Back "Aboard Cbay"

 
 
 
 
We have settled in aboard Cbay for the duration. Next Friday we cast off on our journey.

When we arrived yesterday I immediately set about repairing the broken freshwater connection on the transom. The part was here when we got to the boat and the repair went smoothly.

This morning I tackled the installation of an AIS unit. That is Automated Identification System. It is a receiver that picks up radio beacons from commercial vessels that are required by law to broadcast their position. Some private boats do the same. This AIS receives the info, shows it on the chartplotter display and provides details on the vessel such as name, speed, direction and size. There is also an alarm that can be programmed to alert you if that vessel is on a likely collision course. It gives you a pre-programmed distance and time warning so that you can react before you are in real danger. Another unique feature is that AIS can “see” around corners which radar cannot do. Thus if one is approaching a bend in the river where the radar cannot see, the radio beacon can be picked up and thus a large tow pushing barges can be detected in time to communicate by VHF radio rather than rounding the bend and finding the entire river blocked and nowhere to go. This piece of equipment is relatively inexpensive versus the potential benefits. The decision to add this equipment was made after a 43 foot pleasure boat with 5 people aboard sank last week in less than five minutes by after passing too close to a tow pushing barges.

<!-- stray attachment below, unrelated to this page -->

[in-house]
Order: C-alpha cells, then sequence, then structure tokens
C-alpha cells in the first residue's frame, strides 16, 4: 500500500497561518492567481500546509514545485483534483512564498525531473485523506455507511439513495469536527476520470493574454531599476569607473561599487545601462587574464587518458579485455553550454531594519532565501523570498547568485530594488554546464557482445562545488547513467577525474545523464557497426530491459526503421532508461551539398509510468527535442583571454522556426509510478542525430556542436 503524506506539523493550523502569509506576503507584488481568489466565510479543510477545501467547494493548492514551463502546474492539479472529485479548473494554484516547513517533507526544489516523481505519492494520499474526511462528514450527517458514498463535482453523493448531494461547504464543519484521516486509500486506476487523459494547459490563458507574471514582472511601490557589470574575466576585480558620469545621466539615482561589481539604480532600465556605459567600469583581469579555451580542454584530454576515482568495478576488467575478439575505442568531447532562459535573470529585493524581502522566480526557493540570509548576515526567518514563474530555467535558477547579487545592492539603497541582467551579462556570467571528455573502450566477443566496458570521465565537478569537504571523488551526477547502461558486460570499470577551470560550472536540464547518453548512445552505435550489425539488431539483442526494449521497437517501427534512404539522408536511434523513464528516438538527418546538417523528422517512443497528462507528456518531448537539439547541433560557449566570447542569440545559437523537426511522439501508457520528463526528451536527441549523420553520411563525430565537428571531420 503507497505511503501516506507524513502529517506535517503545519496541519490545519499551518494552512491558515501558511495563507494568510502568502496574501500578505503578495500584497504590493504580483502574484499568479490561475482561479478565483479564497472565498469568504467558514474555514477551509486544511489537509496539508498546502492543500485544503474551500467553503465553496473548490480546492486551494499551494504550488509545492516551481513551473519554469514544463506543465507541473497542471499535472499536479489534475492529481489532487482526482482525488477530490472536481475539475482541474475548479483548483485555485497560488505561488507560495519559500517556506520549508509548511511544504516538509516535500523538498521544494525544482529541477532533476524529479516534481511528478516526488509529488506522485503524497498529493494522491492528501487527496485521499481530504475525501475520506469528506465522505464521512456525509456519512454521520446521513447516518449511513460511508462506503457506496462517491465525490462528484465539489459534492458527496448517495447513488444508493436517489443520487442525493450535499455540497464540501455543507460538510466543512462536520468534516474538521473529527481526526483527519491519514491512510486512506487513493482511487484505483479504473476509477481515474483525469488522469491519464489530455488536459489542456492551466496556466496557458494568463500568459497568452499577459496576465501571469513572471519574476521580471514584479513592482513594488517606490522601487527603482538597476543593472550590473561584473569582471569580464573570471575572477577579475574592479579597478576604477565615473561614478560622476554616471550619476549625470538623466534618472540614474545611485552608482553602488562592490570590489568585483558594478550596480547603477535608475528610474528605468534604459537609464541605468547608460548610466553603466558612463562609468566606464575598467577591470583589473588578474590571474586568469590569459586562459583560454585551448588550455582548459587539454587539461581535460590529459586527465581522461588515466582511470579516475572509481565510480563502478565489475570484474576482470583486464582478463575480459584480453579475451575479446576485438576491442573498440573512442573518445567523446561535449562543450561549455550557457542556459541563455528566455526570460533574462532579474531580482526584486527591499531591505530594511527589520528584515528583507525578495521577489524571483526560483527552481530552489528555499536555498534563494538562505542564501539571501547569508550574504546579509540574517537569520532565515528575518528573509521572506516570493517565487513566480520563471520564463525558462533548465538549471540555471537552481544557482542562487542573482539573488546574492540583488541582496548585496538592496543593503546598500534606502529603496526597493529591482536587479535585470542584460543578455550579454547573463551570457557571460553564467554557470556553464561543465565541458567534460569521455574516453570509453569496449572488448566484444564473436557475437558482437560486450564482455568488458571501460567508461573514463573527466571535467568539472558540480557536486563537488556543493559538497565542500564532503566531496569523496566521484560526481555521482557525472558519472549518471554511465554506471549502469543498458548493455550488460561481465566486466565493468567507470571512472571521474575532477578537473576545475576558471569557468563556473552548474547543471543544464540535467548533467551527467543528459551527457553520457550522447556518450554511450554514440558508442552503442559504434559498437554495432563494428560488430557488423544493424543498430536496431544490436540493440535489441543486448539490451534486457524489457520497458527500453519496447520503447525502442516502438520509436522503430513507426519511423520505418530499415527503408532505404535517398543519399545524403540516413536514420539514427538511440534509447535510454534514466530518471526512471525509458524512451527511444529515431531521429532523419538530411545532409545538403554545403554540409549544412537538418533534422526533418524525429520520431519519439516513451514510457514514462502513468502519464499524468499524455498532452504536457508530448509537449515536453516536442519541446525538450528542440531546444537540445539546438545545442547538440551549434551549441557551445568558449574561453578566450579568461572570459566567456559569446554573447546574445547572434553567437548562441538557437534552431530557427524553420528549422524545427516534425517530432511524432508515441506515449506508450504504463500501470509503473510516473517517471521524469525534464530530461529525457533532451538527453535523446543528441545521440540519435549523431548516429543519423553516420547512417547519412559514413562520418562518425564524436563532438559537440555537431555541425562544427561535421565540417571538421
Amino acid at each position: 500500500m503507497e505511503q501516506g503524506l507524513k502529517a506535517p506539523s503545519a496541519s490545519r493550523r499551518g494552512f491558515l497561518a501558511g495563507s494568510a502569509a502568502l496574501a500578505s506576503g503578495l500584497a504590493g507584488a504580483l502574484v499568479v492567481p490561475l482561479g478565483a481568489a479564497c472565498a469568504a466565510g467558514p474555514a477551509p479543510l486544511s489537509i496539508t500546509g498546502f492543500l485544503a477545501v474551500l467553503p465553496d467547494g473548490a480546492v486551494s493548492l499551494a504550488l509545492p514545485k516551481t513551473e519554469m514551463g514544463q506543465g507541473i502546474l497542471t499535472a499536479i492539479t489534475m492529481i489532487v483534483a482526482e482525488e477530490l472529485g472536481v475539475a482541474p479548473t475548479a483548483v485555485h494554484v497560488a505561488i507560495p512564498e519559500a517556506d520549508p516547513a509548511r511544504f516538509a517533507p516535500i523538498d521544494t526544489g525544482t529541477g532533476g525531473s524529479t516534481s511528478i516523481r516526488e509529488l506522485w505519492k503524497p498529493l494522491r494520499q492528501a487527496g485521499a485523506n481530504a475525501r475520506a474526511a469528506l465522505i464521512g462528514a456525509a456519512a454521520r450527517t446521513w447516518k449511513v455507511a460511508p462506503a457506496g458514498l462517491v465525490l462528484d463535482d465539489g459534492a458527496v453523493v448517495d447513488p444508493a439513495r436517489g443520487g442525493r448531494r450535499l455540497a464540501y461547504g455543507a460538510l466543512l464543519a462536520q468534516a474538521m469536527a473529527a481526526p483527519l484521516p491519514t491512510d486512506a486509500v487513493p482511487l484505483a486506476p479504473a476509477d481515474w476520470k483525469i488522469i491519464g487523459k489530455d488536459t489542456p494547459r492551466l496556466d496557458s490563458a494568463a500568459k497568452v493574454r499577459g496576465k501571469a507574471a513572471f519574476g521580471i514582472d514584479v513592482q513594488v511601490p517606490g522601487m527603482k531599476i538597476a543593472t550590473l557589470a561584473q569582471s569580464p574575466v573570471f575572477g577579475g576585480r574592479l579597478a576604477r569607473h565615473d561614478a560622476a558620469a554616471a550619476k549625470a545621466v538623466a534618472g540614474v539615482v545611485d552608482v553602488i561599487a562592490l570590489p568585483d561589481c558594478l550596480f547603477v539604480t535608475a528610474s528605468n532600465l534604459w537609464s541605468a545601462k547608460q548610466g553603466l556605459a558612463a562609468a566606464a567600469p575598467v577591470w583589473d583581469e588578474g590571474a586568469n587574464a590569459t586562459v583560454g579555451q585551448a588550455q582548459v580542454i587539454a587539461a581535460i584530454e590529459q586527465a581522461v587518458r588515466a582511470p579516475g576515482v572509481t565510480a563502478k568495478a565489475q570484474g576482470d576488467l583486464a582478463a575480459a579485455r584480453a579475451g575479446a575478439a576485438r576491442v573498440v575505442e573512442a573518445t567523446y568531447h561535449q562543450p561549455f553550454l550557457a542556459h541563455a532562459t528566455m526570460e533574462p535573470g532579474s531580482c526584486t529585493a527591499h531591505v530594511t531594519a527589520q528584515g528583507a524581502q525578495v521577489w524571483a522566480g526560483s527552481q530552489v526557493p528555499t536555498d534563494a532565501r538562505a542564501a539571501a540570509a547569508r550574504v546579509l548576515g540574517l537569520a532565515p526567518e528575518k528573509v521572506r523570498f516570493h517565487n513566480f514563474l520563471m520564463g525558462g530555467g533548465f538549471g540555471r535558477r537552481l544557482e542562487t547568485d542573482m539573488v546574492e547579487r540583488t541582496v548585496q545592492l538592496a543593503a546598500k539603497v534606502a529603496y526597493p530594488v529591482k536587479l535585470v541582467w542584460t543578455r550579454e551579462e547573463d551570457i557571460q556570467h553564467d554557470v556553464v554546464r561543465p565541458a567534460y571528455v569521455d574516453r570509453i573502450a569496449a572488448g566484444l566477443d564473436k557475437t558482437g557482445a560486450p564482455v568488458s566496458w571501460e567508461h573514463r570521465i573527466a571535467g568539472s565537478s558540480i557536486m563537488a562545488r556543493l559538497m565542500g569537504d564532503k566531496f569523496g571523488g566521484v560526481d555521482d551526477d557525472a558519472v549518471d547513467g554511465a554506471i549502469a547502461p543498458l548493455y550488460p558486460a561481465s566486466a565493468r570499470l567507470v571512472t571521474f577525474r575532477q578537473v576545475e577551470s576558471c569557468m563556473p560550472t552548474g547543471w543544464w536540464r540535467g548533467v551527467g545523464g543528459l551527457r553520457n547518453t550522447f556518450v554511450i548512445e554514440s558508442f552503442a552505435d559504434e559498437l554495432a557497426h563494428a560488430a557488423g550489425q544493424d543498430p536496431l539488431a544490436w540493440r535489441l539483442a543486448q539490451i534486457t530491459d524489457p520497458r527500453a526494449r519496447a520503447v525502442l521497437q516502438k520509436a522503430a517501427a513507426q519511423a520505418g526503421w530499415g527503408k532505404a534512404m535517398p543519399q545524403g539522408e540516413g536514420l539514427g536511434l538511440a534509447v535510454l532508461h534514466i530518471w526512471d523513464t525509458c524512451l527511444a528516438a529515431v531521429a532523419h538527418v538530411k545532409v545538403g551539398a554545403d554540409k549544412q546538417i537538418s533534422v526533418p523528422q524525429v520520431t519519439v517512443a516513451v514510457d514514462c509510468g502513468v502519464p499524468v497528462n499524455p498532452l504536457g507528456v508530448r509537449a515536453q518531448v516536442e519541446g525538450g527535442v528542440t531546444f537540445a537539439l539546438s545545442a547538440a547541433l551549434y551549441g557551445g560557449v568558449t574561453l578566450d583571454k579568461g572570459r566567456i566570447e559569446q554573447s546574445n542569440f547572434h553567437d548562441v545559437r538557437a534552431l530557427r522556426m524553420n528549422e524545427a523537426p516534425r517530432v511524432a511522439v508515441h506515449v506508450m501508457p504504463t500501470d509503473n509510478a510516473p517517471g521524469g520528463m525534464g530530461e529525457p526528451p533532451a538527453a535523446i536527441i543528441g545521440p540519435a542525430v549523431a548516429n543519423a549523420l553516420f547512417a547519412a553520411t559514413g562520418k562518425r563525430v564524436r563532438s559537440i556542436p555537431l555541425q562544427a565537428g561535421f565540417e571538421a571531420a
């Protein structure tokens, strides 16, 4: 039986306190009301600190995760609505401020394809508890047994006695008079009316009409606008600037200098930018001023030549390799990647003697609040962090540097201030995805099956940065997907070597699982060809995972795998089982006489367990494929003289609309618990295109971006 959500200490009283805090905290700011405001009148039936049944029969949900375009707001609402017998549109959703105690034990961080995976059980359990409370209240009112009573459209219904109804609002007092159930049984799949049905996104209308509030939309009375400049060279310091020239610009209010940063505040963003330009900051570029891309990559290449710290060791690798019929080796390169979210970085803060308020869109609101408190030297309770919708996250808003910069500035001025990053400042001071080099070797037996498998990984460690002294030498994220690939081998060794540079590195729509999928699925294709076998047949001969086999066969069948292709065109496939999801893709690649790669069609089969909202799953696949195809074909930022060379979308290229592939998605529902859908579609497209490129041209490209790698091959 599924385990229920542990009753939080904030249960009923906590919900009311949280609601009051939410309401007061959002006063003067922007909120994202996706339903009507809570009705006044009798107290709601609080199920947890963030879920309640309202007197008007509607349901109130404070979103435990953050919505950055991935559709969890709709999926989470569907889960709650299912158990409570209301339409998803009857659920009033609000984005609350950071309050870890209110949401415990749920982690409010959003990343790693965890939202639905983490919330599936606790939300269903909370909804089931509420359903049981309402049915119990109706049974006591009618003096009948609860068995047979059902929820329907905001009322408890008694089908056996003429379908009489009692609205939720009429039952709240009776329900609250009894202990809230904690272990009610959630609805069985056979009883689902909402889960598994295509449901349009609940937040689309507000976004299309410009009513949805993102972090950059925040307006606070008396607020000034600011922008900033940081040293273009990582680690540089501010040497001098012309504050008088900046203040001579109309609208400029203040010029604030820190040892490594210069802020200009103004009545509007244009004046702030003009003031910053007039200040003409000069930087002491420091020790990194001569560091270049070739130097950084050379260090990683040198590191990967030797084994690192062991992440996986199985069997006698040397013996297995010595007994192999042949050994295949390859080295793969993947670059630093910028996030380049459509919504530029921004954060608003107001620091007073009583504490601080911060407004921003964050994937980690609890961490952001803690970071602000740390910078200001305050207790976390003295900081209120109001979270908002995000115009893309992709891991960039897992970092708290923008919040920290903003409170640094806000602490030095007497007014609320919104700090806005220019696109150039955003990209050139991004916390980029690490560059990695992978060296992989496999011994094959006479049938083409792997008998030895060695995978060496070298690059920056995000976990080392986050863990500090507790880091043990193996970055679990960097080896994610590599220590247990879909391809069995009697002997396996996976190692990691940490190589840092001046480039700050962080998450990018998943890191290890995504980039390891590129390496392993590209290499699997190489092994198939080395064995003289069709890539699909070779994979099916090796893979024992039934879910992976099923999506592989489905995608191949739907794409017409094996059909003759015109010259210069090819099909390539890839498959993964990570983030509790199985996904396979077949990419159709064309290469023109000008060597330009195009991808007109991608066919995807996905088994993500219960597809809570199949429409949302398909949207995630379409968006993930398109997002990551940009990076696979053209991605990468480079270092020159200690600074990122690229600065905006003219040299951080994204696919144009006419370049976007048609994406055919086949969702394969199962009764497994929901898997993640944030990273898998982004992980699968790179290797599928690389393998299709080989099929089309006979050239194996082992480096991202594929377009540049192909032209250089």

We brought our little Daisy’s ashes aboard and put them in a special place with her picture. We had promised her she could go on the Loop and she is going one way or the other. A picture above shows her place in the main salon.

Tonight the members of LGYC had hot dog supper to raise money for the galley addition and it doubled as a Bon Voyage Party for us and fellow member Dr. Rod Triplett who is also leaving on the Loop this week. They had a beautiful cake made with the AGLCA logo on it. Apparently Publix can scan a design, print it with food coloring on edible sheets and then lay it on a cake. Then they use icing to trace over the design making it look fantastic. Look at the cake picture above with Jan, Dr. Rod and me.

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